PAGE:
Beautifully recorded, beautifully sung, beautifully directed, and beautifully presented, there is really only one thing wrong with Baltic Voices Vol. 1: it's almost too beautiful for too long. Cyrillus Kreek's Psalms of David is beautiful with tonal waves of choral beauty borne aloft by the wonderfully blended voices of the Estonian Chamber Choir. Sven-David Sandström's adaptation of Purcell's Hear my prayer, O Lord is beautiful with sighing surges of sculpted sound molded by Paul Hillier's expert conducting. Einojuhani Rautavaara's Lorca Suite is beautiful, but perhaps a little harsh and possibly a little driven, but still beautiful. Veljo Tormis' Latvian Bourdon Songs is beautiful with humming and howling beauty, it's true, but still beautiful. Sandström's Es ist genug is beautiful, mournfully, miserably beautiful, but still beautiful. Arvo Pärt's ...which was the son of... is beautiful, arguably a little too austere and chaste, but still beautiful. By the time the disc gets to Peteris Vasks' Dona nobis pacem, all of this choral beauty is getting to be a bit too much of a good thing. But thankfully, Dona nobis pacem is accompanied by the Tallinn Chamber Orchestra, which makes Vasks' astoundingly beautiful -- gnarly, oblique, and severe, but still profoundly beautiful -- Dona nobis pacem an aural relief after nearly an hour of almost too much beautiful choral music. In small doses, this is a very, very beautiful disc. But listening to it straight through may be too much beauty for any listener.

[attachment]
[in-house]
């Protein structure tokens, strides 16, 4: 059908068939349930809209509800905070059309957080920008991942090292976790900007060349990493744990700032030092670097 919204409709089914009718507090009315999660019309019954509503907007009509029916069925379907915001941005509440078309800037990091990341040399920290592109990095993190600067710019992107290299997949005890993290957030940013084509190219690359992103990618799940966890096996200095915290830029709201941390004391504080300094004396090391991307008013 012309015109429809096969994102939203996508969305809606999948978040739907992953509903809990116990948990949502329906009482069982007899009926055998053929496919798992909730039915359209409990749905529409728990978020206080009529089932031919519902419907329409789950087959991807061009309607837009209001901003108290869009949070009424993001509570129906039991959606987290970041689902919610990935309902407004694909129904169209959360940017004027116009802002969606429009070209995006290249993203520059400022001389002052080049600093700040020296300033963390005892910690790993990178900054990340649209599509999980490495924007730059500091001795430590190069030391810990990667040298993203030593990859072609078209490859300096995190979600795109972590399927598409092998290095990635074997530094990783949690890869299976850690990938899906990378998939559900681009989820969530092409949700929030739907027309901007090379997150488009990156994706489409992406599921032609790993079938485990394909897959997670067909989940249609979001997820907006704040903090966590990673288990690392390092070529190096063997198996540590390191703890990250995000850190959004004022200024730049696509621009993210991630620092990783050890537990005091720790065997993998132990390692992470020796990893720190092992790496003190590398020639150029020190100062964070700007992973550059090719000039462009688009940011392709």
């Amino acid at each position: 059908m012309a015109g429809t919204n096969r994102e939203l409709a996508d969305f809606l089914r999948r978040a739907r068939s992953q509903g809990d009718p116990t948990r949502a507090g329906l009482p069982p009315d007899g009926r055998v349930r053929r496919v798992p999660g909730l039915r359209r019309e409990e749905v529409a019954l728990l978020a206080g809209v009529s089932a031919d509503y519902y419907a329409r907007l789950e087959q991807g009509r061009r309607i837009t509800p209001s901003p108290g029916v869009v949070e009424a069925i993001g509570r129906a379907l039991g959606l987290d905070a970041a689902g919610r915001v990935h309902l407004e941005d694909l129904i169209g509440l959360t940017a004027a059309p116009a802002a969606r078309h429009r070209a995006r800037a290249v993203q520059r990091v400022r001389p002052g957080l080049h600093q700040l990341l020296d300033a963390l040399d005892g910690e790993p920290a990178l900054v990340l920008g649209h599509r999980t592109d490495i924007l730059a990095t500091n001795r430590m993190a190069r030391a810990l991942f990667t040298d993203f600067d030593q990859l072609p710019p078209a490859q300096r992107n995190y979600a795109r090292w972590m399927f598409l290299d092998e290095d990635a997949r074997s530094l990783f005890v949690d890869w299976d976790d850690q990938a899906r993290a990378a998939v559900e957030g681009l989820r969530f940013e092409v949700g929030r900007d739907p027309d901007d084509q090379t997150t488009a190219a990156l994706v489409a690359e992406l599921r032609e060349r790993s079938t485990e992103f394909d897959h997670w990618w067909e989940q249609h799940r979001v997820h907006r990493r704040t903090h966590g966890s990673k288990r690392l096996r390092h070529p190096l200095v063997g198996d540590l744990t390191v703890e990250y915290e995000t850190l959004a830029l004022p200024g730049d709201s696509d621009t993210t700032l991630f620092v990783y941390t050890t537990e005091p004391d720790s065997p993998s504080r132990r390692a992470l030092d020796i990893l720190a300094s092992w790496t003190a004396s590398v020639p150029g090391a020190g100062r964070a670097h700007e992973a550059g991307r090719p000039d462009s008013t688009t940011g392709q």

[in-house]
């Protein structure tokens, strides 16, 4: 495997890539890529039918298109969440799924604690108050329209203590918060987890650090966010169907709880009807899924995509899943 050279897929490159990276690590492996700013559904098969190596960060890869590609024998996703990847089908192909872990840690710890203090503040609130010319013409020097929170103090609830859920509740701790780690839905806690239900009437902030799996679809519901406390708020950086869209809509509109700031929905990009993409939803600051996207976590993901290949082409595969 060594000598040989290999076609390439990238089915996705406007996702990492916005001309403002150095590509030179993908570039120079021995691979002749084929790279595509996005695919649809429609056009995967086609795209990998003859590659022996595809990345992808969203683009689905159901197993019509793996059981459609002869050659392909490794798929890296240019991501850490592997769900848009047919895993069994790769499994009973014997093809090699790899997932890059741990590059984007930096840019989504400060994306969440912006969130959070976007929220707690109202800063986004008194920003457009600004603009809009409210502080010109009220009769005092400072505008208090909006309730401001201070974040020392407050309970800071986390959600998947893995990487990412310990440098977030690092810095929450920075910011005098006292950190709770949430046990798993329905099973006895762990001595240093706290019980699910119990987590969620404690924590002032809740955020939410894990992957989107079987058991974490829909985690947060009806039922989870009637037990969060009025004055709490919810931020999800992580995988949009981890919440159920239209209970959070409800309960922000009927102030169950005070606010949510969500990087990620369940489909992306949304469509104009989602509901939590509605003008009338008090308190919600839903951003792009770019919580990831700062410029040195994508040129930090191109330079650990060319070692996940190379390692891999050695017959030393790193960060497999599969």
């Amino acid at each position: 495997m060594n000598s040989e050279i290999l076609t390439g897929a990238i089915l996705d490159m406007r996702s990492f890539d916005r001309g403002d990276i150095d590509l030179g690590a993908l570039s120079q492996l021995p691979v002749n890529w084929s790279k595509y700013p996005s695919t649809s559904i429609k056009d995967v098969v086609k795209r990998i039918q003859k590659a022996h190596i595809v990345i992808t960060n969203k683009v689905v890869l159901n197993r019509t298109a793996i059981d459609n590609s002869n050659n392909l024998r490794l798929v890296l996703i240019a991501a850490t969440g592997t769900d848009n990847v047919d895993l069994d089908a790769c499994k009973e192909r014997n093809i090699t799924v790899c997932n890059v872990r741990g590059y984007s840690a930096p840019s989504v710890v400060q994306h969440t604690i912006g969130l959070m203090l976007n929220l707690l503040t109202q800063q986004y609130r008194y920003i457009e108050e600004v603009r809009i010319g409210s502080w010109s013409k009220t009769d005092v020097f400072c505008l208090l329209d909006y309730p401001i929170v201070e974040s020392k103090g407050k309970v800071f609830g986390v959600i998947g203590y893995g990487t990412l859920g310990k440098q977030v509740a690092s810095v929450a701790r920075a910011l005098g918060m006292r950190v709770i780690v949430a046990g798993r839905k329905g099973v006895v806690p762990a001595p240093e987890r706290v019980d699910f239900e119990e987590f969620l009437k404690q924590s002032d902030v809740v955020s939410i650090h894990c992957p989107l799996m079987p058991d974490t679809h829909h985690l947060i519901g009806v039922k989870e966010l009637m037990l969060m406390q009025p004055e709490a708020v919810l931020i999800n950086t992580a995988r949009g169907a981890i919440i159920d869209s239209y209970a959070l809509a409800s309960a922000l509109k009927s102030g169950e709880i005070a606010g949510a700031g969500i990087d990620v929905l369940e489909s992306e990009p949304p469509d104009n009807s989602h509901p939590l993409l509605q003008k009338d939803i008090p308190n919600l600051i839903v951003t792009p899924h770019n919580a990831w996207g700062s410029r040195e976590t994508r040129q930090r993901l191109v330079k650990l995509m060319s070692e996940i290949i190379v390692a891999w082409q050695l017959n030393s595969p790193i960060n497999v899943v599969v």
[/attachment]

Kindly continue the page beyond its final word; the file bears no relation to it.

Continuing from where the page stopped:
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AllMusic Review by James Leonard
|Psalms of David (Taaveti laulud), for chorus|
|Lorca Suite, for mixed or children's choir|
|Latvian Bourdon Songs, for chorus|